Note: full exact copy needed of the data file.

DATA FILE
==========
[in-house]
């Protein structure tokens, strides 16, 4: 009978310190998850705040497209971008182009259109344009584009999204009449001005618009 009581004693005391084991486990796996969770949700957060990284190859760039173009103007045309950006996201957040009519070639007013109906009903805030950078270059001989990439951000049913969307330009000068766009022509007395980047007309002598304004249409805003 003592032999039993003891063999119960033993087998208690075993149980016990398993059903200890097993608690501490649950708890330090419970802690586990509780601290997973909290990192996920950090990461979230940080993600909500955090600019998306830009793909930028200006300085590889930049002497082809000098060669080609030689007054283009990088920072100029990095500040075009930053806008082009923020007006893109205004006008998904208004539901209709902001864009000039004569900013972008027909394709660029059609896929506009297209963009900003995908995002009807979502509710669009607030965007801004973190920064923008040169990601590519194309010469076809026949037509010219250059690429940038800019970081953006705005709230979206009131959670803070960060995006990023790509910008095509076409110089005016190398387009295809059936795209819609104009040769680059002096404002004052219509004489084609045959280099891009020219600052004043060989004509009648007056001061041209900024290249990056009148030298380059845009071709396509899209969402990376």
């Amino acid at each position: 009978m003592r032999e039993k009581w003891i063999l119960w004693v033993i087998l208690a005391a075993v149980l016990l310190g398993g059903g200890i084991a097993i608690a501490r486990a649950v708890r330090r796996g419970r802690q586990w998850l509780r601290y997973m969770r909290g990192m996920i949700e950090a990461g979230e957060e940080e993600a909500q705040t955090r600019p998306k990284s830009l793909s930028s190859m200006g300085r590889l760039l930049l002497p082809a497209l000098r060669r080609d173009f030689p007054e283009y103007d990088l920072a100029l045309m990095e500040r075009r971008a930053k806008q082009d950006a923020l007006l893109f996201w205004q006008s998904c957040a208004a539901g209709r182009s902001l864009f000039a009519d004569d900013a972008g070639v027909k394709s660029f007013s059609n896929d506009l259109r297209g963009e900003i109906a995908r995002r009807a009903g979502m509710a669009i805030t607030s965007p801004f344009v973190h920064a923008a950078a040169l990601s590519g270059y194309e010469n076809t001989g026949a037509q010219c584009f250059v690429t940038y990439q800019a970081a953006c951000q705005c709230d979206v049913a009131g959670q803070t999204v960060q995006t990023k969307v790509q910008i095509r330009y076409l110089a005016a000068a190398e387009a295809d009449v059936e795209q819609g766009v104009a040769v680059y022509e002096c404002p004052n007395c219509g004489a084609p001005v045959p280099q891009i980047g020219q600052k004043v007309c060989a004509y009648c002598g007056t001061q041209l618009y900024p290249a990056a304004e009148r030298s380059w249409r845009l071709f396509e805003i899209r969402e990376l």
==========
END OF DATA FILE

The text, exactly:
[in-house]
């Protein structure tokens, strides 16, 4: 009978310190998850705040497209971008182009259109344009584009999204009449001005618009 009581004693005391084991486990796996969770949700957060990284190859760039173009103007045309950006996201957040009519070639007013109906009903805030950078270059001989990439951000049913969307330009000068766009022509007395980047007309002598304004249409805003 003592032999039993003891063999119960033993087998208690075993149980016990398993059903200890097993608690501490649950708890330090419970802690586990509780601290997973909290990192996920950090990461979230940080993600909500955090600019998306830009793909930028200006300085590889930049002497082809000098060669080609030689007054283009990088920072100029990095500040075009930053806008082009923020007006893109205004006008998904208004539901209709902001864009000039004569900013972008027909394709660029059609896929506009297209963009900003995908995002009807979502509710669009607030965007801004973190920064923008040169990601590519194309010469076809026949037509010219250059690429940038800019970081953006705005709230979206009131959670803070960060995006990023790509910008095509076409110089005016190398387009295809059936795209819609104009040769680059002096404002004052219509004489084609045959280099891009020219600052004043060989004509009648007056001061041209900024290249990056009148030298380059845009071709396509899209969402990376």
């Amino acid at each position: 009978m003592r032999e039993k009581w003891i063999l119960w004693v033993i087998l208690a005391a075993v149980l016990l310190g398993g059903g200890i084991a097993i608690a501490r486990a649950v708890r330090r796996g419970r802690q586990w998850l509780r601290y997973m969770r909290g990192m996920i949700e950090a990461g979230e957060e940080e993600a909500q705040t955090r600019p998306k990284s830009l793909s930028s190859m200006g300085r590889l760039l930049l002497p082809a497209l000098r060669r080609d173009f030689p007054e283009y103007d990088l920072a100029l045309m990095e500040r075009r971008a930053k806008q082009d950006a923020l007006l893109f996201w205004q006008s998904c957040a208004a539901g209709r182009s902001l864009f000039a009519d004569d900013a972008g070639v027909k394709s660029f007013s059609n896929d506009l259109r297209g963009e900003i109906a995908r995002r009807a009903g979502m509710a669009i805030t607030s965007p801004f344009v973190h920064a923008a950078a040169l990601s590519g270059y194309e010469n076809t001989g026949a037509q010219c584009f250059v690429t940038y990439q800019a970081a953006c951000q705005c709230d979206v049913a009131g959670q803070t999204v960060q995006t990023k969307v790509q910008i095509r330009y076409l110089a005016a000068a190398e387009a295809d009449v059936e795209q819609g766009v104009a040769v680059y022509e002096c404002p004052n007395c219509g004489a084609p001005v045959p280099q891009i980047g020219q600052k004043v007309c060989a004509y009648c002598g007056t001061q041209l618009y900024p290249a990056a304004e009148r030298s380059w249409r845009l071709f396509e805003i899209r969402e990376l």